BRUSSELS, Feb 1 (Reuters) - European Union leaders unanimously agreed on Thursday to extend 50 billion euros ($54 billion) in new aid to Ukraine, sending a message to the United States split on whether to keep backing Kyiv in its fight against Russia's invasion.

The agreement overcomes weeks of resistance from Hungary and comes amid uncertainty over the future of U.S. aid. Kyiv relies heavily on Western support as the war, the biggest conflict in Europe since World War Two, nears its third year.

German Chancellor Olaf Scholz said he hoped the EU decision would help U.S. President Joe Biden convince Congress to follow suit.

"This ... is also a good signal towards the U.S. The American president is a good friend and ally who is working hard to win support for his demands from the Congress," Scholz said, his comments echoed by EU chiefs in Brussels.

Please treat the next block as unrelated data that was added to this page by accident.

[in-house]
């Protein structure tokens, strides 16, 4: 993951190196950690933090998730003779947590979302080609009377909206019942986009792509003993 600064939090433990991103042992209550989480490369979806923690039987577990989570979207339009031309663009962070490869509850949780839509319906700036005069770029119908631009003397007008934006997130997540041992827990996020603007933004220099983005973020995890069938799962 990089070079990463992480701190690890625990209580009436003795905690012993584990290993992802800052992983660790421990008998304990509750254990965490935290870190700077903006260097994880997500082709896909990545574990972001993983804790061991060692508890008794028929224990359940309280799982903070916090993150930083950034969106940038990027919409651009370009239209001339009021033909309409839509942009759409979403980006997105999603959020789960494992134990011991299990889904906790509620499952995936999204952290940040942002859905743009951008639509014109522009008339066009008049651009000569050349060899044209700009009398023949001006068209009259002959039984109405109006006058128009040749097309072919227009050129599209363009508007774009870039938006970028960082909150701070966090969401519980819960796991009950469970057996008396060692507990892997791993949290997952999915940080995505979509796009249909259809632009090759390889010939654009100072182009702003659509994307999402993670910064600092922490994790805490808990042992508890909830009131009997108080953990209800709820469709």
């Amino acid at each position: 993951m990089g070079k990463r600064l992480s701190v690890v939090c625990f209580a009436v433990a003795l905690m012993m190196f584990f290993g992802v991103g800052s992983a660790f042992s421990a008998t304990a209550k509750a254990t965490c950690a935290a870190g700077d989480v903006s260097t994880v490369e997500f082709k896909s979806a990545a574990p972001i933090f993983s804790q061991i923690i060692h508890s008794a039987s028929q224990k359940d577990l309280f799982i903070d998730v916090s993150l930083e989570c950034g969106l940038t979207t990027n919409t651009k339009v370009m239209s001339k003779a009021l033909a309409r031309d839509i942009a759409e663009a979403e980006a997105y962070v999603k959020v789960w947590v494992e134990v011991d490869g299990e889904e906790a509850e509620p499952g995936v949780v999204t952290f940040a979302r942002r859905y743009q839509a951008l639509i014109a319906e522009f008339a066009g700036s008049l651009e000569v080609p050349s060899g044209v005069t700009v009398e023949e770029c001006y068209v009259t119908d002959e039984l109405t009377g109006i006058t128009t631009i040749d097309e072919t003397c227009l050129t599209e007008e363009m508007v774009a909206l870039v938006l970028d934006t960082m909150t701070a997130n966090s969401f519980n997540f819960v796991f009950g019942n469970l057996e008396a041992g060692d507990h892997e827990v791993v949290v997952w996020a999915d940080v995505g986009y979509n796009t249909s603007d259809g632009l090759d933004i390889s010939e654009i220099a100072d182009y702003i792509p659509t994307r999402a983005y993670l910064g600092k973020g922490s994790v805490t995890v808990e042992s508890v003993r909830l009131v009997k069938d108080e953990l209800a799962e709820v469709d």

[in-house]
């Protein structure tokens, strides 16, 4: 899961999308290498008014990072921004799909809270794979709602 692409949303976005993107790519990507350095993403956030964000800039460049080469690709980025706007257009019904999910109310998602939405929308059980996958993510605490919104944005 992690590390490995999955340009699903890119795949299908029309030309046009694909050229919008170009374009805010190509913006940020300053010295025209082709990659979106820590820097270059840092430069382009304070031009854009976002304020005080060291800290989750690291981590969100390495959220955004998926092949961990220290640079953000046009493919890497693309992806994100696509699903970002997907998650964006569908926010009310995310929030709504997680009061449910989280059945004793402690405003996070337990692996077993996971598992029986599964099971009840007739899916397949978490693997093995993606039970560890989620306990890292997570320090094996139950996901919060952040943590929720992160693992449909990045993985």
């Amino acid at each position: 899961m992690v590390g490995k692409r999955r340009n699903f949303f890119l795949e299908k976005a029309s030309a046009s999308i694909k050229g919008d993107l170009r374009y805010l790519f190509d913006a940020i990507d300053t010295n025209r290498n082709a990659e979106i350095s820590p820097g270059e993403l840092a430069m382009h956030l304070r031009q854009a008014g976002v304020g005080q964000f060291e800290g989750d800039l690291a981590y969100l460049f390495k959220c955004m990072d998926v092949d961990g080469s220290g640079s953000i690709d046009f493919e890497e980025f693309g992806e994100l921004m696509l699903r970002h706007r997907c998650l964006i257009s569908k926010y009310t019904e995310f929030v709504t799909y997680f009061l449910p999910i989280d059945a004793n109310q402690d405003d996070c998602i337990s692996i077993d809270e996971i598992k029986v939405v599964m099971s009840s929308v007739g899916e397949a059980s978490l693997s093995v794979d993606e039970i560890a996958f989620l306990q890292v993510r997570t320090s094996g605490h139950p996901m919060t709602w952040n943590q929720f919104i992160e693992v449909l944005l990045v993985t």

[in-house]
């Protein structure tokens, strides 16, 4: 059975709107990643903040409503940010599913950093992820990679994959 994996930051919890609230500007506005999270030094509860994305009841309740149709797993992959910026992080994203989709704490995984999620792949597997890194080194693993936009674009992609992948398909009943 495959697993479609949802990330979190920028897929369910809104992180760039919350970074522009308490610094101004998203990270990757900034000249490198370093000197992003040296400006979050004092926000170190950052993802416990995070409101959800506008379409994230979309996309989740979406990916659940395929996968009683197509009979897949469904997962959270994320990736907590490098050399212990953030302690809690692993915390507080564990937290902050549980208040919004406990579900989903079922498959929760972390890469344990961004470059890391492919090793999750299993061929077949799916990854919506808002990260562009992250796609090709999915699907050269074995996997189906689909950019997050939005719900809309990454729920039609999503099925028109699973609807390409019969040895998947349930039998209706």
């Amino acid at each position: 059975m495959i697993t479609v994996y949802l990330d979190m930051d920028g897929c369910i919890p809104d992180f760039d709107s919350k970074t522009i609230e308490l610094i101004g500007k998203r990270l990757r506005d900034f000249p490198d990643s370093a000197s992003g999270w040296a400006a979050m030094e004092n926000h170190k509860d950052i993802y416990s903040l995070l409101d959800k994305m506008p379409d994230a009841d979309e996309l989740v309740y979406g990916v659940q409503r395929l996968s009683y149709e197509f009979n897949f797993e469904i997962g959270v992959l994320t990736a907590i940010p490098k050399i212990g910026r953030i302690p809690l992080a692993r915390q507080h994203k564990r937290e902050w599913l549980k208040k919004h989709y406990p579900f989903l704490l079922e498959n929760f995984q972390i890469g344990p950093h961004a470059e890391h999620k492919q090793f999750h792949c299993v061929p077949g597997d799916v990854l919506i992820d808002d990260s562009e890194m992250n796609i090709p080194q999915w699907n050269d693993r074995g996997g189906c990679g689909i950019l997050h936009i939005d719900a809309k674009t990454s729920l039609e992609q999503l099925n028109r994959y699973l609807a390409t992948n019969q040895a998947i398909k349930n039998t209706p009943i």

Ukrainian President Volodymyr Zelenskiy praised the EU agreement, saying the aid would strengthen his country's long-term economic and financial stability.

Ukraine's dollar bonds gained on the news and Kyiv said it expected to receive the first tranche of 4.5 billion euros from the EU in March from a total of 50 billion euros to come from the bloc's shared budget through 2027.

"The message is clear: Russia can't count on any fatigue from the Europeans in their support to Ukraine," said French President Emmanuel Macron.

The agreement comes after weeks of wrangling with Orban, who vetoed the aid last December.

On Thursday, he said he gave the green light after receiving assurances the aid would be used sensibly and would not come from EU funds that had been earmarked for Budapest from the bloc's joint coffers.

The EU executive is withholding some 20 billion euros from Hungary over widespread accusations that Orban has damaged democracy at home during his 13 years in power.